Fast forward two years to now. I am incredibly happy in my current position, but it’s not what I want to do the rest of my life. I am still not in nursing school. I have gone back and forth over the years about whether I truly want to be a nurse and regrettably, done nothing about it. I’ve done plenty of things in that time, such as further my current career, but my dream life, the life I want to build, has not completely started yet. I think I’ve been struggling with this decision because most of what I want to do isn’t necessarily nursing, but I know that having that RN after my name will give me clout.

I don’t know if it’s because I turned 30 this past year or, more importantly, that our trip to Europe this past summer opened my eyes to all the possible other lifestyles we could have, but I have finally realized that what I want to do is be a type of health coach. I want to help people change their lives through food, exercise, and other whole living techniques. I believe that these are the foundations of health.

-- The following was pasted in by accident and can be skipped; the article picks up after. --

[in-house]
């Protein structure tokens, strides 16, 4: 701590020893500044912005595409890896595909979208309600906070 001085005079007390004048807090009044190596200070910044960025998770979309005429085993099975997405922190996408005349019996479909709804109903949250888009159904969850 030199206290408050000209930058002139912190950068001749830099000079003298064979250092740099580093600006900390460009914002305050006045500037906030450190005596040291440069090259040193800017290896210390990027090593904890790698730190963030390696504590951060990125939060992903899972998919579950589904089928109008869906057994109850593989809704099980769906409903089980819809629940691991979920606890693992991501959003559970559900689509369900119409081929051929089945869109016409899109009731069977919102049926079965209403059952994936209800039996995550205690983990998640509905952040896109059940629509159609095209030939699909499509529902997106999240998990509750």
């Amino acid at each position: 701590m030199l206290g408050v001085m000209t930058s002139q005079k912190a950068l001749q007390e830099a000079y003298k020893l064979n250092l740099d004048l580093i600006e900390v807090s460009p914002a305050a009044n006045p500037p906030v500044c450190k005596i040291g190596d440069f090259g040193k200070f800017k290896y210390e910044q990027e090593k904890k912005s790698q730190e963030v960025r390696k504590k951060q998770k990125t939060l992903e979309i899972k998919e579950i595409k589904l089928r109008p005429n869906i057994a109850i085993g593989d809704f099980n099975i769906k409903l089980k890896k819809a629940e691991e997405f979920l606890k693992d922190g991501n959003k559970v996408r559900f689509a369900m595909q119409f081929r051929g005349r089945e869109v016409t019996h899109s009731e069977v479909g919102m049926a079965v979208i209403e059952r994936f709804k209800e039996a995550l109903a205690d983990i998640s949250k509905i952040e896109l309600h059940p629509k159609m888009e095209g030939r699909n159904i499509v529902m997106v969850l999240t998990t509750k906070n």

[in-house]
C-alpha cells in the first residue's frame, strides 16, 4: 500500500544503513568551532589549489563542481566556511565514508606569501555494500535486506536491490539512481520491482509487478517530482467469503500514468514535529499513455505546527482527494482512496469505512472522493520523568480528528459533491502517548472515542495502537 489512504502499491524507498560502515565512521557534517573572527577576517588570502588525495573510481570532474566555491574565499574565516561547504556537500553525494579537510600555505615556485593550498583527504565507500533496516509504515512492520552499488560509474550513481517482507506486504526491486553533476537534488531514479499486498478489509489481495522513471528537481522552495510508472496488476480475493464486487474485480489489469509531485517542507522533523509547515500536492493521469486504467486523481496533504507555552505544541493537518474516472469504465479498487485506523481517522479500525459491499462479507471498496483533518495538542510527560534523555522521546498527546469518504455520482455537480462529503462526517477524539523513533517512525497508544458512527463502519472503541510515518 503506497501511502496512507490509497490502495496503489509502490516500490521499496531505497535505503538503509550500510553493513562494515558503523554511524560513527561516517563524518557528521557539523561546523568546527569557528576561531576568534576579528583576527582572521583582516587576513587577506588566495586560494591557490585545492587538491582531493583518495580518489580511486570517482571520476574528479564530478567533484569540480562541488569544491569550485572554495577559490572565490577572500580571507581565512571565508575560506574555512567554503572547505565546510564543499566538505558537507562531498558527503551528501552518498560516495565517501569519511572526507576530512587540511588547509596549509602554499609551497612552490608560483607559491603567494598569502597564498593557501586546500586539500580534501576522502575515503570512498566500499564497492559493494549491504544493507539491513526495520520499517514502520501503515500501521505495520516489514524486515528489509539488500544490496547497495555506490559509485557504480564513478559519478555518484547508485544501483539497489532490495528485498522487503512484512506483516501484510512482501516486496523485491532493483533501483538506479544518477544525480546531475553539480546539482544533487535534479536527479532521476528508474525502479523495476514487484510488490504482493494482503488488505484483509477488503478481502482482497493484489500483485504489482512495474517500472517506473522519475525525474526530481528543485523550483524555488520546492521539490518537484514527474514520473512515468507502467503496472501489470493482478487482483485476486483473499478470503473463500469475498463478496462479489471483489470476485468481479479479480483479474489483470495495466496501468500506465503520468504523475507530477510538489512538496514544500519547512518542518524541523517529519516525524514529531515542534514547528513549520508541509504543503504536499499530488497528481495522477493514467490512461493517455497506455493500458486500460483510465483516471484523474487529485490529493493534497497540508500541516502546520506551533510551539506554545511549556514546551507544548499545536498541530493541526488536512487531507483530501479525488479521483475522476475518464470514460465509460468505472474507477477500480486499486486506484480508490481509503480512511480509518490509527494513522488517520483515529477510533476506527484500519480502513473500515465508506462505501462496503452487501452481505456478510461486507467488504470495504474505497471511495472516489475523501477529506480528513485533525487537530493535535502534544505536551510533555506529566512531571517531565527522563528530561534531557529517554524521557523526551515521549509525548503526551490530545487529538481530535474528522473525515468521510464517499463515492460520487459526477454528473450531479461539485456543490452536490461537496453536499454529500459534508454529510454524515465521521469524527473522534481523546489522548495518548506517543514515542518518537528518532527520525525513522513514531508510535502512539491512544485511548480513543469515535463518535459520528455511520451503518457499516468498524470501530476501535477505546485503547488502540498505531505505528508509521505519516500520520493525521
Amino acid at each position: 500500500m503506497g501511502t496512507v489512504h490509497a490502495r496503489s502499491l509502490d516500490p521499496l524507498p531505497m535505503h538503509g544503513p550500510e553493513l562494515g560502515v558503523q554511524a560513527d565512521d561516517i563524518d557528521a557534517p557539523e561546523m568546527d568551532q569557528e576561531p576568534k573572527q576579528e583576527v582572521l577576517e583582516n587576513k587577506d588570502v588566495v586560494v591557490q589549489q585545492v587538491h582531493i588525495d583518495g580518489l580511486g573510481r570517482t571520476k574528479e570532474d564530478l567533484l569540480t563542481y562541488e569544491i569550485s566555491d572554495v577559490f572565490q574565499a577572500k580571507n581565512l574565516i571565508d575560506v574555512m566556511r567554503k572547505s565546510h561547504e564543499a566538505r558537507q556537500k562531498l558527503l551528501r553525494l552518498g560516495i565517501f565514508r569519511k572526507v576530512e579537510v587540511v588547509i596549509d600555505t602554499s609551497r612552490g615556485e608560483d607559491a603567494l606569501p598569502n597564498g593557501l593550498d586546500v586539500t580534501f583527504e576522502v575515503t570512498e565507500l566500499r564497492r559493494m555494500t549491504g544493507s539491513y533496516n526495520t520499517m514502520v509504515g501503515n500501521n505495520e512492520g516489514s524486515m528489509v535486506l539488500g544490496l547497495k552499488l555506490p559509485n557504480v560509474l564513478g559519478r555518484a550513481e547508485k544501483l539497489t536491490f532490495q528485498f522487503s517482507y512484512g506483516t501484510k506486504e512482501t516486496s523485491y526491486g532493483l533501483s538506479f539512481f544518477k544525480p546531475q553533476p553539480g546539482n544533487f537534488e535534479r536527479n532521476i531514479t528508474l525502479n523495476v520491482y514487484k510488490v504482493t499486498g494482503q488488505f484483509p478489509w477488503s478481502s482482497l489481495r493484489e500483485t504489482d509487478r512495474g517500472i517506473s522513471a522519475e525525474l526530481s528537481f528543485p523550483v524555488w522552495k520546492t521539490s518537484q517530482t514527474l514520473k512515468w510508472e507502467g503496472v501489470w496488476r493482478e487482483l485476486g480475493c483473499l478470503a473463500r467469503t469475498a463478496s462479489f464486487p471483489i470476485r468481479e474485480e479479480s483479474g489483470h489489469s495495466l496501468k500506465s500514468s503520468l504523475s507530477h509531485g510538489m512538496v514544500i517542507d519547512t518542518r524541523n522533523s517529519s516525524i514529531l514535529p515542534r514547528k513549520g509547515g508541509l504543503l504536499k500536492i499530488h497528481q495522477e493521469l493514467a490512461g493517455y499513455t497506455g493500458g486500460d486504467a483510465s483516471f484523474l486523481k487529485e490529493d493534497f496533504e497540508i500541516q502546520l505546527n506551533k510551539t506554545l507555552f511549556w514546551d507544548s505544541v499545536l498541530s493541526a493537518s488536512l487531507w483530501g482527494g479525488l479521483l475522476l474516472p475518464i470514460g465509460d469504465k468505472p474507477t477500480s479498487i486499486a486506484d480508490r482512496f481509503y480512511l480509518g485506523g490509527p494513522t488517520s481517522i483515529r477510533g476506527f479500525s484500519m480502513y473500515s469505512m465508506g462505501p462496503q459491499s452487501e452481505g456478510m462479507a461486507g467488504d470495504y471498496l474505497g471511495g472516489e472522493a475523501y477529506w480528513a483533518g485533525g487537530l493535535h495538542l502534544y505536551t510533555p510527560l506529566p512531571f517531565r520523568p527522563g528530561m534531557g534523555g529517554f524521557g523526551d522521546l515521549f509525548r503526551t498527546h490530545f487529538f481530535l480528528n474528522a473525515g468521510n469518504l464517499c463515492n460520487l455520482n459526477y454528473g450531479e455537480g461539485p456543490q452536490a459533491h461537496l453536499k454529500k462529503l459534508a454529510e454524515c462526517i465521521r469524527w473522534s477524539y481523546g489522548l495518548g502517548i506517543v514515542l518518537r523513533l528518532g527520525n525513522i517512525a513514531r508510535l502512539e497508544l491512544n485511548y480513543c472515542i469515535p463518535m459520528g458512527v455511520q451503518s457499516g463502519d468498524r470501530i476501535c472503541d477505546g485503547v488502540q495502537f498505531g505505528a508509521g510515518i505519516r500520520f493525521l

I am nearly finished with my application for part-time nursing school. This would (hopefully) start fall 2014. In the meantime, I should take some of the co-requisite courses (Anatomy & Physiology I & II, Microbiology) to get them out of the way. I may also look into getting a nutritionist and/or personal training certification, either now or in the future. The idea is still hazy, but I am sure it will continue to form as I learn what I want to really do and whether people want me to help them do it.